VATICAN CITY (AP) — Pope Francis met privately Monday with an American Jesuit who has been attacked by conservative U.S. Catholics for reaching out to gays, the latest evidence of Francis’ willingness to shrug off right-wing criticism for the sake of his pastoral priorities.
The Vatican listed the audience with the Rev. James Martin among the pope’s daily activities, in a sign that Francis wanted it publicized. Since only some of Francis’ private meetings are announced, the implicit message was a public vote of confidence in Martin’s ministry.
Martin, author of “Building a Bridge,” a book about how the Catholic Church should reach out more to the LGBT community, has had several talks canceled in the United States because of pressure from conservative groups who oppose his advocacy. The Vatican under Francis has welcomed him, however, appointing him as a communications consultant, giving him a speaking slot at a 2018 Vatican-sponsored family rally and now a private papal audience.
In a tweet, Martin said during the 30-minute meeting, he shared with Francis “the joys and hopes, and the griefs and anxieties, of LGBT Catholics and LGBT people worldwide.”
In a telephone interview, Martin said Francis listened intently to his presentation, delivered in Spanish, about the struggles of LGBT Catholics “and how many of them still feel marginalized” by the church.
“I felt encouraged, consoled and inspired by our meeting,” he said. “It was like talking to the most compassionate parish priest you can imagine.”
Official church teaching calls for gay men and lesbians to be respected and loved, but considers homosexual activity “intrinsically disordered.” Francis, though, has sought to make the church more welcoming to gays, most famously with his 2013 comment “Who am I to judge?”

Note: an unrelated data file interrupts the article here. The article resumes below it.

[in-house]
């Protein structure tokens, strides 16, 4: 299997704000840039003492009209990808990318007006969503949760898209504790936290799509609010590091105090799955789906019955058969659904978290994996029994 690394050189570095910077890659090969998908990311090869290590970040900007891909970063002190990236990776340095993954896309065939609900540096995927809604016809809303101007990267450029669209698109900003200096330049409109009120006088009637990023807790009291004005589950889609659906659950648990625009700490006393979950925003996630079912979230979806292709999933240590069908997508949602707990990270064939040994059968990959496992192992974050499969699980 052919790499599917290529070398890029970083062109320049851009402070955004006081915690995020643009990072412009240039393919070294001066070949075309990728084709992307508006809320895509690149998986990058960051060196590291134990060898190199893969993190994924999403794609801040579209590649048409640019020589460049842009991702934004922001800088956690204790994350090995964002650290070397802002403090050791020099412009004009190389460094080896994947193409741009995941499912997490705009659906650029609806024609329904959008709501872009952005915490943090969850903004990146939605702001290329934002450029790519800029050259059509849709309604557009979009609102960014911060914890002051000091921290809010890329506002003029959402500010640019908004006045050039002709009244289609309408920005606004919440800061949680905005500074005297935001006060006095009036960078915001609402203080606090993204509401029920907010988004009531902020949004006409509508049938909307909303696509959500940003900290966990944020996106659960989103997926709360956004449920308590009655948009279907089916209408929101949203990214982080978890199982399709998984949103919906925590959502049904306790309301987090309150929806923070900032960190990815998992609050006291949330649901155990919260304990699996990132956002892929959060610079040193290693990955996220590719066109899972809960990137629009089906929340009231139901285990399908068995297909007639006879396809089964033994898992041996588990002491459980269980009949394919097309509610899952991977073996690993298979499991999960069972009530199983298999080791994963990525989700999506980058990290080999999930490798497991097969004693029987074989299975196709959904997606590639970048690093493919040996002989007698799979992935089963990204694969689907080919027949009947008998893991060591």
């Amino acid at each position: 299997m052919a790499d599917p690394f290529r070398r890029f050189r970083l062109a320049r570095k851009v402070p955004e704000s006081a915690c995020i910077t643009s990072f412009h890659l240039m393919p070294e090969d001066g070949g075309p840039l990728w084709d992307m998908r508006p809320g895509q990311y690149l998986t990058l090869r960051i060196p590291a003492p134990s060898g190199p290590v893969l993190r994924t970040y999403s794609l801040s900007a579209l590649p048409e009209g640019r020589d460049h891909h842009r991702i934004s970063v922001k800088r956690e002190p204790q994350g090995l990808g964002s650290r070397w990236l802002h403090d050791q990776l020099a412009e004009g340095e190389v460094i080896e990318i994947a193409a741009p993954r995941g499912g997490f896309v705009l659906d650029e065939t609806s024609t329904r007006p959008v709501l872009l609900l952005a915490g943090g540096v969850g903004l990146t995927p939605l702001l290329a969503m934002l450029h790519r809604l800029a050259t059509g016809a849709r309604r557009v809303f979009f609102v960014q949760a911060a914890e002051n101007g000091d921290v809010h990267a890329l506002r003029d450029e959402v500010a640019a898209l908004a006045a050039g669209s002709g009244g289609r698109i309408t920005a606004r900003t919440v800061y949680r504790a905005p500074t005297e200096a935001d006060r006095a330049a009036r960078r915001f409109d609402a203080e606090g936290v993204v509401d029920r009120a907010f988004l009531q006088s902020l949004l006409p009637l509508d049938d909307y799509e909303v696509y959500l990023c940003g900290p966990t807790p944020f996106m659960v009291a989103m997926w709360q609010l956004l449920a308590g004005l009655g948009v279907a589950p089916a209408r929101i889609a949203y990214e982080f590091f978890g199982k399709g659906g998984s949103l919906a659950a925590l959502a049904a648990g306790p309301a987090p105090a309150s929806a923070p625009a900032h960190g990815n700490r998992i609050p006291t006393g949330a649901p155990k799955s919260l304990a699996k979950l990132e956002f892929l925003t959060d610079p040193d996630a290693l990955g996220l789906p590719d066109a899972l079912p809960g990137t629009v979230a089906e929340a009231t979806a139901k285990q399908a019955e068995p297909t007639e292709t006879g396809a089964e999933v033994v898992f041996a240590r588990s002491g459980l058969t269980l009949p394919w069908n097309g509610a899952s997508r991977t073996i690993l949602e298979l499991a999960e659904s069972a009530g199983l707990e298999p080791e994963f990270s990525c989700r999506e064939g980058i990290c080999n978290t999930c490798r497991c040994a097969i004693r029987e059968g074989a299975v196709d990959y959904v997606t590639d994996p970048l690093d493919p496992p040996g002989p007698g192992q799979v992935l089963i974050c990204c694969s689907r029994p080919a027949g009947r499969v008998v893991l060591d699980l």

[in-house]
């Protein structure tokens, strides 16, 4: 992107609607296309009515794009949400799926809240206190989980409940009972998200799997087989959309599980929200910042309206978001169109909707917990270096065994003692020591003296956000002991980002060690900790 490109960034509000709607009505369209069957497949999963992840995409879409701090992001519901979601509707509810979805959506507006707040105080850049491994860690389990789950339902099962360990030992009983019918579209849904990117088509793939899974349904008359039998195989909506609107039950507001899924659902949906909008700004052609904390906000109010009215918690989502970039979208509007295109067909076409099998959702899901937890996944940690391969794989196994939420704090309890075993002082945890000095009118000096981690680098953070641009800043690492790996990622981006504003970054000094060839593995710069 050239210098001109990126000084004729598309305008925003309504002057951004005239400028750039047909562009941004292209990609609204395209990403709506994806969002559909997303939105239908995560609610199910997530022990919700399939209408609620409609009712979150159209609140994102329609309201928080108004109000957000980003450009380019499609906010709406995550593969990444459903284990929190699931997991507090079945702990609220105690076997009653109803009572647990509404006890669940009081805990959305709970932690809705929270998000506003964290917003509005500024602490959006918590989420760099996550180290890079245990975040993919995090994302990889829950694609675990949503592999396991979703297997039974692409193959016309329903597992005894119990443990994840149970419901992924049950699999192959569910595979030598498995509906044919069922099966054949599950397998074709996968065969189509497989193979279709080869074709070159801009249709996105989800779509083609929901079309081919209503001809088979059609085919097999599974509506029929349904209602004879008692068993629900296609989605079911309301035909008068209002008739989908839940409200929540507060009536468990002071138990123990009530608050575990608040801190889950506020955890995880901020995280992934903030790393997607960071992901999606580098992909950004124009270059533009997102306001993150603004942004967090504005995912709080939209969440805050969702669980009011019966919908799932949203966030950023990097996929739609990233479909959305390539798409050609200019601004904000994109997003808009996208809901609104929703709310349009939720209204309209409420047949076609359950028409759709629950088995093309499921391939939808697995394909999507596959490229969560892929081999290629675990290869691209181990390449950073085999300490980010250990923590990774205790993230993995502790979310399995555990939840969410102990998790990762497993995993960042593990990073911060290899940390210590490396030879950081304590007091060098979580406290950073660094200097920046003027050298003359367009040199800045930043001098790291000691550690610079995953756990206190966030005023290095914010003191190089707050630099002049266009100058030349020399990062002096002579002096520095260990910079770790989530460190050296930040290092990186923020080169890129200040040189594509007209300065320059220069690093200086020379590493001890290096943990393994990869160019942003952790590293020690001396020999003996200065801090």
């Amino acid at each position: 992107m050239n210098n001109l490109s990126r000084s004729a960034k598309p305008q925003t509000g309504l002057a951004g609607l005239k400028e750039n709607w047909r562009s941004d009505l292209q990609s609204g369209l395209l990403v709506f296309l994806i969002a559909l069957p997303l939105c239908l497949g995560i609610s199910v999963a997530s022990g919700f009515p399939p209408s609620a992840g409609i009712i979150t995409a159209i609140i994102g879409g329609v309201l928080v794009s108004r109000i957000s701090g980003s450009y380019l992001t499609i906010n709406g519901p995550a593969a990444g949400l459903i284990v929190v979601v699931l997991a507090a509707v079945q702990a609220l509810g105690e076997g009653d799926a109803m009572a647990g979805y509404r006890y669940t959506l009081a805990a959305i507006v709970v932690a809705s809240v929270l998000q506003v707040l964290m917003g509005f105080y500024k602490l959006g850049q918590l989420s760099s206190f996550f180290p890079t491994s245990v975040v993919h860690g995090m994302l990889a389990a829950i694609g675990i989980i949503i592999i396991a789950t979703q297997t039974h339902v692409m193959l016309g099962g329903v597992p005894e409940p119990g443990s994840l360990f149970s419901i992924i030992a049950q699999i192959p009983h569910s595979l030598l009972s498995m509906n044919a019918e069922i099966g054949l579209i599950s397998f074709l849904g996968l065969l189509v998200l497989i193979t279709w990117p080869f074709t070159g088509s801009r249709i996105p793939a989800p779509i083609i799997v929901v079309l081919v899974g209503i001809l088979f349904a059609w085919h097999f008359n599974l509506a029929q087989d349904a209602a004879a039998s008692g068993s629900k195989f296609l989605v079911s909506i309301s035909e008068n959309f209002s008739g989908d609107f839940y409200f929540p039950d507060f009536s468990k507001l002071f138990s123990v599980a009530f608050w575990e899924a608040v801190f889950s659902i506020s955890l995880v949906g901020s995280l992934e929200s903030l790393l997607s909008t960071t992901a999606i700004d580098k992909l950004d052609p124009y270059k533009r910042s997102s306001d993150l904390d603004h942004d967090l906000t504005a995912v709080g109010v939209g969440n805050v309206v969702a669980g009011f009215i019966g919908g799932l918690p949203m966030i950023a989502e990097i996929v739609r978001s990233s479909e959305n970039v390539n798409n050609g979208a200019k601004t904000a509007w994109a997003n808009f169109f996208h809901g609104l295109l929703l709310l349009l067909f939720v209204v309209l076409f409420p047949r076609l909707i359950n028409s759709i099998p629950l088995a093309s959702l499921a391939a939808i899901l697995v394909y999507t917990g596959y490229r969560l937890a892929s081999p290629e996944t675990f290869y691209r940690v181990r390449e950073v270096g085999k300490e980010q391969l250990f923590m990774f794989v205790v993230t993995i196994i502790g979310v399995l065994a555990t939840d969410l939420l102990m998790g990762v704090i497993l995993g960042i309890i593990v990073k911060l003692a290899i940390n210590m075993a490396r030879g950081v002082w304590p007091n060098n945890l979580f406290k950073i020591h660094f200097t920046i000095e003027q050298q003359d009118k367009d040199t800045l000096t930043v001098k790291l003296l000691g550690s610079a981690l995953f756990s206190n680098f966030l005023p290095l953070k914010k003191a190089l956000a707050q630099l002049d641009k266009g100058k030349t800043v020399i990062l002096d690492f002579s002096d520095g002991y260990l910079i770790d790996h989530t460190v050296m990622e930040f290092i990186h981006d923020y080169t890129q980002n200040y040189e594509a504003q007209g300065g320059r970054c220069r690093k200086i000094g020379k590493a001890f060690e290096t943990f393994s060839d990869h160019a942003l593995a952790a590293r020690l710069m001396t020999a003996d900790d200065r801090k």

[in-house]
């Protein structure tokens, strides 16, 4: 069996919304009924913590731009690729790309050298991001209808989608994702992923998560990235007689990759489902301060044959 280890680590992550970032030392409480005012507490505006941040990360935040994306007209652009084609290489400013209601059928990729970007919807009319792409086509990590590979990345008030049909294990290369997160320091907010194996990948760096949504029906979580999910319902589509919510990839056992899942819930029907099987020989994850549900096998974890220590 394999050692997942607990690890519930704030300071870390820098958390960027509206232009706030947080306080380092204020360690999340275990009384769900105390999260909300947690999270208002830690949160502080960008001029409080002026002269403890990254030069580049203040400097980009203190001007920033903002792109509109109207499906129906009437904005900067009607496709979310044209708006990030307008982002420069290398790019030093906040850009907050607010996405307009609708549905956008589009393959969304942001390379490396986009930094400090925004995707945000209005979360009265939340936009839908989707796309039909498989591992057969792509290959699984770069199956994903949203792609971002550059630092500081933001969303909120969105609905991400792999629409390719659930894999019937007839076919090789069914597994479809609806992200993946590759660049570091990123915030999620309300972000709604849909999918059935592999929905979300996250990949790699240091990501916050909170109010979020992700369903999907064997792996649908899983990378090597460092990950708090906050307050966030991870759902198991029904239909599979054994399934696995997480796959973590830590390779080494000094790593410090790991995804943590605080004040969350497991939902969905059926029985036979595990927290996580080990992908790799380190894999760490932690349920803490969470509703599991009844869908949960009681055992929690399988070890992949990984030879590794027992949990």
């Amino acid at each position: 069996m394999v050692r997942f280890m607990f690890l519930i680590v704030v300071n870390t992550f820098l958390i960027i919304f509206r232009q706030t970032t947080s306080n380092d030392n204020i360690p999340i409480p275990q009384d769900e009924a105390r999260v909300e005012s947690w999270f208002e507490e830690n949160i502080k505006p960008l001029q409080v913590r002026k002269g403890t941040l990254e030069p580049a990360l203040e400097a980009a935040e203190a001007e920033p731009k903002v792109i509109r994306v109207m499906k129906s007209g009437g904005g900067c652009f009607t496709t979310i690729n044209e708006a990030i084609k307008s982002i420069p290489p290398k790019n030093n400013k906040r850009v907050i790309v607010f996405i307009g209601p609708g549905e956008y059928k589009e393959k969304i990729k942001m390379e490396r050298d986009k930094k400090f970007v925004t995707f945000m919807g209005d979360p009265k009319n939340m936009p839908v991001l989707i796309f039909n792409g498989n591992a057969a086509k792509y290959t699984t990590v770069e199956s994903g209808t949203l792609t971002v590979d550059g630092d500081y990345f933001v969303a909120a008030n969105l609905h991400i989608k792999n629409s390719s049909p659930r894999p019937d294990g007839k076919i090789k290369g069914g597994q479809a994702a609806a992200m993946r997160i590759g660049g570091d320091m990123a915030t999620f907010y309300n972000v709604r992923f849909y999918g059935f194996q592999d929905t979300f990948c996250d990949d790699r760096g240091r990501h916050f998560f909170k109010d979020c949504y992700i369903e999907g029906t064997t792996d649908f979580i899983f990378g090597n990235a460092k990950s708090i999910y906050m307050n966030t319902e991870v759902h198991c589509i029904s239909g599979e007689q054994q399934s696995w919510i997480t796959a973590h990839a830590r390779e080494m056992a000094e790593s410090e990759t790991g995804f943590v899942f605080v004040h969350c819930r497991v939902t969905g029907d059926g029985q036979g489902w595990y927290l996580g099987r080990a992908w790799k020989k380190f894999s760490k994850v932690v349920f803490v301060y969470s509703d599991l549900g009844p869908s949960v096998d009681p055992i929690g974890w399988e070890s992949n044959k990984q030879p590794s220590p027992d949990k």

The Argentine Jesuit also has spoken of his own ministry to gay and transgender people, insisting they are children of God, loved by God and deserving of accompaniment by the church.
Some conservative Catholics, especially in the U.S., have accused Martin of blasphemy and of spreading a “homosexualist” agenda. Many of them belong to the small but loud Francis opposition — a wing that the pope recently acknowledged when he told reporters that he was “honored” to be attacked by Americans and wasn’t afraid of schism by conservatives in the U.S. church.
In a tweet, Rorate Caeli, a traditionalist blog that has been critical of Francis, noted that Martin’s audience was listed alongside that of an entire bishops’ conference. “If that’s not an endorsement, nothing is,” read the tweet.
Damian Thompson, associate editor at Britain’s The Spectator, a conservative newsmagazine, said Francis’ aim in meeting with Martin was “intended to taunt the U.S. conservatives that he demonizes.”
Many of Francis’ critics argue he has confused the faithful with his mercy-over-morals priorities and flexibility on doctrinal issues such as sacraments for divorced and civilly remarried Catholics.
New Ways Ministry, a Catholic ministry for the LGBT community, praised the audience and said it showed that Martin’s ministry was being recognized and valued at the highest levels of the church.
“It is a clear signal that Pope Francis is calling the church to conversion away from the negative messages it has sent in the past about LGBTQ people,” said the head of New Ways Ministry, Francis DeBernardo. “It is a day of celebration for LGBTQ Catholics who have longed for an outstretched hand of welcome from the church that they love.”
Martin was in Rome for the plenary meeting of the Vatican’s communications department, as well as for the consistory Saturday to name 13 new cardinals.